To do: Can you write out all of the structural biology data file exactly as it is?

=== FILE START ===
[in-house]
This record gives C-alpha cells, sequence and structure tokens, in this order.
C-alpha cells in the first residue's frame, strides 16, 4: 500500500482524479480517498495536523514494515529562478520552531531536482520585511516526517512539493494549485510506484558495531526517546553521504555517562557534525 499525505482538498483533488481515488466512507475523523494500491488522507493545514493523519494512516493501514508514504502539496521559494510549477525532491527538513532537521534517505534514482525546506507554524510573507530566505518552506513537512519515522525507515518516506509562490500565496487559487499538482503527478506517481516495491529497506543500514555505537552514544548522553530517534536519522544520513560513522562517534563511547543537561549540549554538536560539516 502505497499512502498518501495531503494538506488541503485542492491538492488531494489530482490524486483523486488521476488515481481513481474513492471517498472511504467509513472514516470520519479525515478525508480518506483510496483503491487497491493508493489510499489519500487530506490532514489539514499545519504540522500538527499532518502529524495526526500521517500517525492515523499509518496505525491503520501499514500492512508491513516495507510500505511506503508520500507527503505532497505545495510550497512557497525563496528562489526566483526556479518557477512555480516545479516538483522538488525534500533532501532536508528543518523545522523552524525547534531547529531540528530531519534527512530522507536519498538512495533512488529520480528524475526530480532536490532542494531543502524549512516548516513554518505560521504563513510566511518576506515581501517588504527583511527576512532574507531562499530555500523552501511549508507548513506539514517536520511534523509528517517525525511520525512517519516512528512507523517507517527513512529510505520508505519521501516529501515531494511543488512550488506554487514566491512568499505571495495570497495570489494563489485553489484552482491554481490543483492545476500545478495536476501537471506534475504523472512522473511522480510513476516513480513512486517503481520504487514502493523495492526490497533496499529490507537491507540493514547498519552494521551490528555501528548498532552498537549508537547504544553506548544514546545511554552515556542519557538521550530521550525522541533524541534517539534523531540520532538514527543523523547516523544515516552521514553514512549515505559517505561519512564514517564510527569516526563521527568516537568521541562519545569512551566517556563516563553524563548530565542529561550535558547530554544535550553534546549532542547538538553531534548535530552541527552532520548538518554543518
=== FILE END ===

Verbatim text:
[in-house]
This record gives C-alpha cells, sequence and structure tokens, in this order.
C-alpha cells in the first residue's frame, strides 16, 4: 500500500482524479480517498495536523514494515529562478520552531531536482520585511516526517512539493494549485510506484558495531526517546553521504555517562557534525 499525505482538498483533488481515488466512507475523523494500491488522507493545514493523519494512516493501514508514504502539496521559494510549477525532491527538513532537521534517505534514482525546506507554524510573507530566505518552506513537512519515522525507515518516506509562490500565496487559487499538482503527478506517481516495491529497506543500514555505537552514544548522553530517534536519522544520513560513522562517534563511547543537561549540549554538536560539516 502505497499512502498518501495531503494538506488541503485542492491538492488531494489530482490524486483523486488521476488515481481513481474513492471517498472511504467509513472514516470520519479525515478525508480518506483510496483503491487497491493508493489510499489519500487530506490532514489539514499545519504540522500538527499532518502529524495526526500521517500517525492515523499509518496505525491503520501499514500492512508491513516495507510500505511506503508520500507527503505532497505545495510550497512557497525563496528562489526566483526556479518557477512555480516545479516538483522538488525534500533532501532536508528543518523545522523552524525547534531547529531540528530531519534527512530522507536519498538512495533512488529520480528524475526530480532536490532542494531543502524549512516548516513554518505560521504563513510566511518576506515581501517588504527583511527576512532574507531562499530555500523552501511549508507548513506539514517536520511534523509528517517525525511520525512517519516512528512507523517507517527513512529510505520508505519521501516529501515531494511543488512550488506554487514566491512568499505571495495570497495570489494563489485553489484552482491554481490543483492545476500545478495536476501537471506534475504523472512522473511522480510513476516513480513512486517503481520504487514502493523495492526490497533496499529490507537491507540493514547498519552494521551490528555501528548498532552498537549508537547504544553506548544514546545511554552515556542519557538521550530521550525522541533524541534517539534523531540520532538514527543523523547516523544515516552521514553514512549515505559517505561519512564514517564510527569516526563521527568516537568521541562519545569512551566517556563516563553524563548530565542529561550535558547530554544535550553534546549532542547538538553531534548535530552541527552532520548538518554543518